Every year, approximately 700,000 graduates in Kenya flock the job market. The employment gaps doesn’t match the job seekers. For most of university graduates in Kenya, their future seems dark and unpromising.
Karis, (a fictitious name) shares his pain as a graduate. “I’m among the few people who made to university from my village called Gakorome in Murang’a, and therefore I’m a beacon of hope to school-going children. I must admit it feels good when I go home and by next day’s dawn, the whole village knows I’m around. You somehow become the village Celeb and when walking around kids will look at you and say, karis athomagira cukuru Nene ikoragwo nairobi (Karis studies at a big school in Nairobi).
The schooling process has not been an easy one. It has been characterized by unending strikes from the lecturers which has had effects on my education. As at now, I will have to go for my industrial attachment after clearing my course in May. There isn’t much to complain about my school life. However, being a university graduate is not an easy thing. There is so much expectation from the society, some of which are hard to achieve if not impossible.
My old mzee in the village is not so much conversant with what goes on in the job market. For him, his Karis will clear his university education and instantly get a job. As for the hustle of getting a mere attachment or internship, mzee has no clue. For me, that’s where frustrations start, I have a month to finish my degree course but getting an attachment is hard enough so getting a job is worse of.
Most employers say they prefer employing diploma or certificate holders because they don’t ask much in terms of salary and my question is, in an economy where taxes are raised so often not to mention the high standards of living and the Helb loan to settle, should one take Ksh. 5,000 as the gross salary?
Few months after finishing school, my first lady (mum) will start making calls and say things like Karis, ira turanyuire chai utari cukari. Ikia kanyamu niwe wi Nairobi (Karis, yesterday we took tea without sugar, send some money because you’re in Nairobi). Mind you, I’ll probably be trying to survive in an attachment where I don’t receive even a penny. Probably I’ll get lucky and find a friend to live with as I do my attachment and get foot in Nairobi. You know how hard it will be to explain to her that I’m working without being paid. It’s impossible to say no to mum so even if it means getting a loan from fuliza, I’ll have to and send her some money.
One year down the line, probably still unemployed or doing a side hustle that can help me pay my rent for my single room house in Kawangware,( after attachment I’ll have to move to my own place), buy food and other expenses, mzee calls. It’s one of those calls you wish you had switched off your phone not to receive it. He starts, Karis, niwakimenya niwe Wa bere na ari na ariu aku me cukuru, Ng’ang’a araingira form one mwaka tutorete riu turenda urihage bithi yake. (Karis, you know you’re the first born and your brothers and sisters are in school. Ng’ang’a; younger brother to Karis is joining form one next year and we want you to pay his school fees).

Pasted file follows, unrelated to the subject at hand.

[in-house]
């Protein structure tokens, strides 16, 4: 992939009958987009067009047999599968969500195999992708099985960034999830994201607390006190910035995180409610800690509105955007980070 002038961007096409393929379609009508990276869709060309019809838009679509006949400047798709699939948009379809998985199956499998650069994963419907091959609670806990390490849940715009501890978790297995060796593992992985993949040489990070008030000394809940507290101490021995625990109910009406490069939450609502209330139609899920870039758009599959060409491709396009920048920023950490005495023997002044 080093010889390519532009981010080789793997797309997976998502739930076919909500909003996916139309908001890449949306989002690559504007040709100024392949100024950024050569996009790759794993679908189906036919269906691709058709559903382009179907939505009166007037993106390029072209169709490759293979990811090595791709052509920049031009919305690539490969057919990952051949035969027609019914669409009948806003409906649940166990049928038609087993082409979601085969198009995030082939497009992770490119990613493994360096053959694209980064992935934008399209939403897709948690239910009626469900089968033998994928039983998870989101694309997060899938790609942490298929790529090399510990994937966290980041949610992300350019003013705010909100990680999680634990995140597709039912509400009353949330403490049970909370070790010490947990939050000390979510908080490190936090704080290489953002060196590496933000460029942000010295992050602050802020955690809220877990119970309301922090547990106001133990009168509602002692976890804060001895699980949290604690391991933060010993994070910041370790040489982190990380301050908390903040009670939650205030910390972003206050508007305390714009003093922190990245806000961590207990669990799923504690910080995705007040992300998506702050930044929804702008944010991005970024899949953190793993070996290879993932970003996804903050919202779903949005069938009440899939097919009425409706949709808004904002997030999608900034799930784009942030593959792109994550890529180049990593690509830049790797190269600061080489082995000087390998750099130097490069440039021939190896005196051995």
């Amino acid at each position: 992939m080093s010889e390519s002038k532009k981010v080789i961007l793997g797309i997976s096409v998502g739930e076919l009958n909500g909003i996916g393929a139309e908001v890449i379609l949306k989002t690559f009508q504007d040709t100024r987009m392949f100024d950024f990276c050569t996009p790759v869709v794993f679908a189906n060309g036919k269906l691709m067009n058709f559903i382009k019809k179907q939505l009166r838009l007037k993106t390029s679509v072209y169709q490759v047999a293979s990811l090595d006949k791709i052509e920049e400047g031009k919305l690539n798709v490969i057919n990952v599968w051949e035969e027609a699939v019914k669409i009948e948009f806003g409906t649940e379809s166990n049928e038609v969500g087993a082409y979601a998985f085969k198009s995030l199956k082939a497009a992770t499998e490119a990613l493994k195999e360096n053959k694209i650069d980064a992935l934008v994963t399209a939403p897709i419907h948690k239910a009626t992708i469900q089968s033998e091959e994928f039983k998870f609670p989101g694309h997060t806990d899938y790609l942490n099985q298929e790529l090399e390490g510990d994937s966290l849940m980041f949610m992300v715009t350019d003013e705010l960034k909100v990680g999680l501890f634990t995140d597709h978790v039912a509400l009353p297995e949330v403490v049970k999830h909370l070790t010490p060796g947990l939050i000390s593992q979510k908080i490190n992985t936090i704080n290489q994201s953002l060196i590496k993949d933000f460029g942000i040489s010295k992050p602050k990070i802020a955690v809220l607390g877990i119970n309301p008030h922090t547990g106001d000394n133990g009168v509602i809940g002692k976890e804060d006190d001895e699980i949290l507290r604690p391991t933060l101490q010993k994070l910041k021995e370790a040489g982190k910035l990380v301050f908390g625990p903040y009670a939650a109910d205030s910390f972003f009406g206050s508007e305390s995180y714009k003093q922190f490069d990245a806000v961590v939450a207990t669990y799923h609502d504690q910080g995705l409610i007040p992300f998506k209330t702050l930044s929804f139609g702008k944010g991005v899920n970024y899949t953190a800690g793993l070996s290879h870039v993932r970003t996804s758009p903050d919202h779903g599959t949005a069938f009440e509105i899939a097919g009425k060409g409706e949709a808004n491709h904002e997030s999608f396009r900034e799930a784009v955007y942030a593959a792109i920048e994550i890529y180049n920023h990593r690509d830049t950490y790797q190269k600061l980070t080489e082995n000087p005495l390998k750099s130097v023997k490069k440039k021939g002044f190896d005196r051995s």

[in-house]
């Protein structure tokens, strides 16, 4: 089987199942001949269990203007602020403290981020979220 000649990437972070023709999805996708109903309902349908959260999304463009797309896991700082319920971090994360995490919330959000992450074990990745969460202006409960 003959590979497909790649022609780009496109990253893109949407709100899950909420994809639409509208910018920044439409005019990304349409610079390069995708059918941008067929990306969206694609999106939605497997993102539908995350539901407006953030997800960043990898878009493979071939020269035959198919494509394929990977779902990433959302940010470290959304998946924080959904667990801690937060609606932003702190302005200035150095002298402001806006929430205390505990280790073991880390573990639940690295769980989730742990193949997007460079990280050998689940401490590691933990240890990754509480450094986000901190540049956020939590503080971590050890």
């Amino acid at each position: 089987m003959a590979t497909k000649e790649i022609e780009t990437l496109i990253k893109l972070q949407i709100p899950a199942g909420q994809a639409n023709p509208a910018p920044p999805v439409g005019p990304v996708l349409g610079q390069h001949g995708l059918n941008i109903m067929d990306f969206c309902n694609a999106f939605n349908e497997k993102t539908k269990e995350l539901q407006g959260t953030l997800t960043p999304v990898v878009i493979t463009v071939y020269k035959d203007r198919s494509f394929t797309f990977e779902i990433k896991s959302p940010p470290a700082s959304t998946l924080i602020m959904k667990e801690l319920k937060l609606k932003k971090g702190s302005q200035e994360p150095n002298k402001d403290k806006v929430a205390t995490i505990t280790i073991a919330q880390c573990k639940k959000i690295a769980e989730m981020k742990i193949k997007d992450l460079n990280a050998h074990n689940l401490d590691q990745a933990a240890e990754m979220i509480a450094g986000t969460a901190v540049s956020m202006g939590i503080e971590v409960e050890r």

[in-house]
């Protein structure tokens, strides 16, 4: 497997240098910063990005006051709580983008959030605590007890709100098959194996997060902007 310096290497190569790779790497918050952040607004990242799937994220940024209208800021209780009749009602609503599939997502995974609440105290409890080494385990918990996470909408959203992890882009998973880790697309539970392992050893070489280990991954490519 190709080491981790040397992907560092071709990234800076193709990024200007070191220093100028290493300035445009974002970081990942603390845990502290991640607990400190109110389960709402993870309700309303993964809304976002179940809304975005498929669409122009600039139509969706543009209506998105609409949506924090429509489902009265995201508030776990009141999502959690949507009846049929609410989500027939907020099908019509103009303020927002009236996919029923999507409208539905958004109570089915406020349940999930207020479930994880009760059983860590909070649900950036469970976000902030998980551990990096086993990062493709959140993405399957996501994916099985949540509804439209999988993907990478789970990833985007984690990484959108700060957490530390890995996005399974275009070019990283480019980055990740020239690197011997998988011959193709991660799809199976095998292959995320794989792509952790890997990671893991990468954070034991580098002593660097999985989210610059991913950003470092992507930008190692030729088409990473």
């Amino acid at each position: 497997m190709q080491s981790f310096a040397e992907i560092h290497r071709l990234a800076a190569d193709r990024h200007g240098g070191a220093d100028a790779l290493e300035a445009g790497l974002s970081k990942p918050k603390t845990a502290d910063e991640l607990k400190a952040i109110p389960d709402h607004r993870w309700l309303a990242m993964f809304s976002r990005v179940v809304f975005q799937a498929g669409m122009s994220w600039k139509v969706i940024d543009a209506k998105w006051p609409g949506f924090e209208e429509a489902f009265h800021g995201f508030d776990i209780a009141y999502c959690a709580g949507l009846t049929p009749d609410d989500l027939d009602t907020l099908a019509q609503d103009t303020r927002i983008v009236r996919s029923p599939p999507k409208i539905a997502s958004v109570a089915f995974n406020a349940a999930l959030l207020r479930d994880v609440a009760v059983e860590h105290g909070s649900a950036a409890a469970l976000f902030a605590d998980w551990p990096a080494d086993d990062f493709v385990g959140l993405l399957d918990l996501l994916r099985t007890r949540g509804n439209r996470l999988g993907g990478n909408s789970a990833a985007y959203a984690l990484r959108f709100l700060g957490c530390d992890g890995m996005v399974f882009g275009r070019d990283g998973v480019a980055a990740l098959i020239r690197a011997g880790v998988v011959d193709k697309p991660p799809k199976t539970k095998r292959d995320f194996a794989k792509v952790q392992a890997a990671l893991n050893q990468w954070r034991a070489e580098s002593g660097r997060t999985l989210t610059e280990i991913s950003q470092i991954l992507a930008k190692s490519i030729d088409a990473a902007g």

My mzee is one of the kind of parents who takes you to school with the hope of someday helping to educate the rest. Telling him that I’m barely surviving in Nairobi is out of question. My plan would be moving to a better house come next year, preferably a bed sitter but with Ng’ang’a on my small payroll, I might have to move to a cheaper house. The law of compensation in social science is that the poor dress well to hide their poverty but the rich have no point to prove to any one so you can wear anyhowly.
Three years down the line, I can manage to buy one or two suits apart from my common attire which comprises of a shirt bought at Riverroad, a simple sweater from Gikomba and a trouser from Muthurwa. When I go to the village in a suit my mum starts, niwamenya muiritu Wa kimani akoragwo Nairobi. Na miaka no irathie na nidirenda tucukuru. (You know, kimani’s daughter; their neighbour lives in Nairobi and you’re not getting any younger and I also need grand children) you can imagine I have Ng’ang’a on my payslip, mummy’s sugar and dad’s new shoe, and mum wants me to marry yet my salary can hardly sustain all these needs.
The girl from the neighborhood she’s telling me about came to Nairobi and turned out to be one of these slay queens who say; your money is our money but my money is mine. With this economy I have her for a wife? Not possible. To worsen the situation, because I’m still a village champ who wears suits, the nduthi guy sees me coming home and he’s like, Karis, wathire Nairobi ugitonga ukiriganiruo niithui, jikia kia meri nganyue gachai Mani) you went to Nairobi, became rich and forgot about us. Give me 200 I go and take tea.
Though that was not in my budget while going home, I’ll have to give him but feel the pinch when I will be in Nairobi and it starts to rain and the fare that is normally 50 sh. Shoots to 150. Worst of all is when you meet more than one nduthi guy and a few primary classmates who never made it even to highschool and they want some tea too. To avoid the hustle I’ll have to have around 10 notes of 50 sh to give when going home.
While all this will be on my shoulders a month from now, I can only hope that I will be lucky enough and get a job that will help me deal with my hustle after school and the current pain of a university graduate.